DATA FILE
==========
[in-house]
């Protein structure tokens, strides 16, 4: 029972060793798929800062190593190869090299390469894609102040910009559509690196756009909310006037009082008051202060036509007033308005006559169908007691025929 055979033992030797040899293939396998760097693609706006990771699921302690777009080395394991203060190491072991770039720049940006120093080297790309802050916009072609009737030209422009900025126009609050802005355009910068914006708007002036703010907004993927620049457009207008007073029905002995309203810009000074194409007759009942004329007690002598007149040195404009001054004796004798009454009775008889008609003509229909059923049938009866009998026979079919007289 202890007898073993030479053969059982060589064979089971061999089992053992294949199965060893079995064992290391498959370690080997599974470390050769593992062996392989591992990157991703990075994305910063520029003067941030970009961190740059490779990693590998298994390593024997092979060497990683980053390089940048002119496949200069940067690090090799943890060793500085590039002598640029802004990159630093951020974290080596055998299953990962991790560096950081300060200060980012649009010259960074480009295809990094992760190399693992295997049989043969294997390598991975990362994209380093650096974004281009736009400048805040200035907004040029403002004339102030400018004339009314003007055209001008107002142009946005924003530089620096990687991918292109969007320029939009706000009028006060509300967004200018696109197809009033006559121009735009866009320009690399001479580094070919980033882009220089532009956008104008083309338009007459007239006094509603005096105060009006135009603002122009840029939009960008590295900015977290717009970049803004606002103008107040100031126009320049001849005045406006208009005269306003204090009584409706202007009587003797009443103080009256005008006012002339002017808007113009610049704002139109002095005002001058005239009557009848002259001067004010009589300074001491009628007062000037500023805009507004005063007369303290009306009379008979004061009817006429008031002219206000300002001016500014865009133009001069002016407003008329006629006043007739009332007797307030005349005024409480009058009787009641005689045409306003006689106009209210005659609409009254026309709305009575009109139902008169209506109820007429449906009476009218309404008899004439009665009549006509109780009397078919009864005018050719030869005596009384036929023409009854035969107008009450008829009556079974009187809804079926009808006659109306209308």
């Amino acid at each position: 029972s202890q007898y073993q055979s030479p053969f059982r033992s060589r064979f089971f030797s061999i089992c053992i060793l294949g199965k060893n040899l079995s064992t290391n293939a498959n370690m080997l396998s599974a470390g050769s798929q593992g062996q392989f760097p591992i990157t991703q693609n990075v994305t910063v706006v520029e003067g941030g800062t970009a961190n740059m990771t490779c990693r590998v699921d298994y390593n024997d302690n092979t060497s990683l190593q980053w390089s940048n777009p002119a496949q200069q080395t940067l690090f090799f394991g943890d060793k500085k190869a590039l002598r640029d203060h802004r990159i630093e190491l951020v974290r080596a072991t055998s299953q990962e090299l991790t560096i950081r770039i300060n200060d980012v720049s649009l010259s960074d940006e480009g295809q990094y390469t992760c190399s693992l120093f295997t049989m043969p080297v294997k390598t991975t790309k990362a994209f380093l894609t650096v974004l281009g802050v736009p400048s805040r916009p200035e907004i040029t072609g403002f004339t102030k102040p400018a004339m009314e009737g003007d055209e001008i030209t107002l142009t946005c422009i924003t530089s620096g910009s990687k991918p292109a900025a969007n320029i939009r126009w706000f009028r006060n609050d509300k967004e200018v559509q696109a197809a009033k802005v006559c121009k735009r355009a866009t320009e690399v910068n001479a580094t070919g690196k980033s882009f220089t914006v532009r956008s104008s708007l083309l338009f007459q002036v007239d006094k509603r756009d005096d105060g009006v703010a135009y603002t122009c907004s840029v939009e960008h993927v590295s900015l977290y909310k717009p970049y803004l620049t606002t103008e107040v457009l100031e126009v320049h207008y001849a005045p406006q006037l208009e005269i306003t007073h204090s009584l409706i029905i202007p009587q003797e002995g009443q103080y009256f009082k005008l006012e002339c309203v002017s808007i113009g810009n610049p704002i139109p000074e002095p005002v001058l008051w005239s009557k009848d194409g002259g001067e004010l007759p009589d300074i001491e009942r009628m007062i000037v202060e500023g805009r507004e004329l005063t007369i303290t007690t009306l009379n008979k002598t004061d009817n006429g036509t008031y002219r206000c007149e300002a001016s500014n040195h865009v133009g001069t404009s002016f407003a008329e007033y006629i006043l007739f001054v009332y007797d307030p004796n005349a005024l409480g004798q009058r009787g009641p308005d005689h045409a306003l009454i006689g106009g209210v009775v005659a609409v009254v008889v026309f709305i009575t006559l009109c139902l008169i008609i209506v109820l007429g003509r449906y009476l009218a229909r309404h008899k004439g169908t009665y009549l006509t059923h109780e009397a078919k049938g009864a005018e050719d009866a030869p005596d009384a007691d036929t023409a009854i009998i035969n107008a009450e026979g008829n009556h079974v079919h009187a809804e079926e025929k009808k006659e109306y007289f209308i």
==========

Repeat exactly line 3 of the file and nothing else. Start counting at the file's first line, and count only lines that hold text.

């Amino acid at each position: 029972s202890q007898y073993q055979s030479p053969f059982r033992s060589r064979f089971f030797s061999i089992c053992i060793l294949g199965k060893n040899l079995s064992t290391n293939a498959n370690m080997l396998s599974a470390g050769s798929q593992g062996q392989f760097p591992i990157t991703q693609n990075v994305t910063v706006v520029e003067g941030g800062t970009a961190n740059m990771t490779c990693r590998v699921d298994y390593n024997d302690n092979t060497s990683l190593q980053w390089s940048n777009p002119a496949q200069q080395t940067l690090f090799f394991g943890d060793k500085k190869a590039l002598r640029d203060h802004r990159i630093e190491l951020v974290r080596a072991t055998s299953q990962e090299l991790t560096i950081r770039i300060n200060d980012v720049s649009l010259s960074d940006e480009g295809q990094y390469t992760c190399s693992l120093f295997t049989m043969p080297v294997k390598t991975t790309k990362a994209f380093l894609t650096v974004l281009g802050v736009p400048s805040r916009p200035e907004i040029t072609g403002f004339t102030k102040p400018a004339m009314e009737g003007d055209e001008i030209t107002l142009t946005c422009i924003t530089s620096g910009s990687k991918p292109a900025a969007n320029i939009r126009w706000f009028r006060n609050d509300k967004e200018v559509q696109a197809a009033k802005v006559c121009k735009r355009a866009t320009e690399v910068n001479a580094t070919g690196k980033s882009f220089t914006v532009r956008s104008s708007l083309l338009f007459q002036v007239d006094k509603r756009d005096d105060g009006v703010a135009y603002t122009c907004s840029v939009e960008h993927v590295s900015l977290y909310k717009p970049y803004l620049t606002t103008e107040v457009l100031e126009v320049h207008y001849a005045p406006q006037l208009e005269i306003t007073h204090s009584l409706i029905i202007p009587q003797e002995g009443q103080y009256f009082k005008l006012e002339c309203v002017s808007i113009g810009n610049p704002i139109p000074e002095p005002v001058l008051w005239s009557k009848d194409g002259g001067e004010l007759p009589d300074i001491e009942r009628m007062i000037v202060e500023g805009r507004e004329l005063t007369i303290t007690t009306l009379n008979k002598t004061d009817n006429g036509t008031y002219r206000c007149e300002a001016s500014n040195h865009v133009g001069t404009s002016f407003a008329e007033y006629i006043l007739f001054v009332y007797d307030p004796n005349a005024l409480g004798q009058r009787g009641p308005d005689h045409a306003l009454i006689g106009g209210v009775v005659a609409v009254v008889v026309f709305i009575t006559l009109c139902l008169i008609i209506v109820l007429g003509r449906y009476l009218a229909r309404h008899k004439g169908t009665y009549l006509t059923h109780e009397a078919k049938g009864a005018e050719d009866a030869p005596d009384a007691d036929t023409a009854i009998i035969n107008a009450e026979g008829n009556h079974v079919h009187a809804e079926e025929k009808k006659e109306y007289f209308i």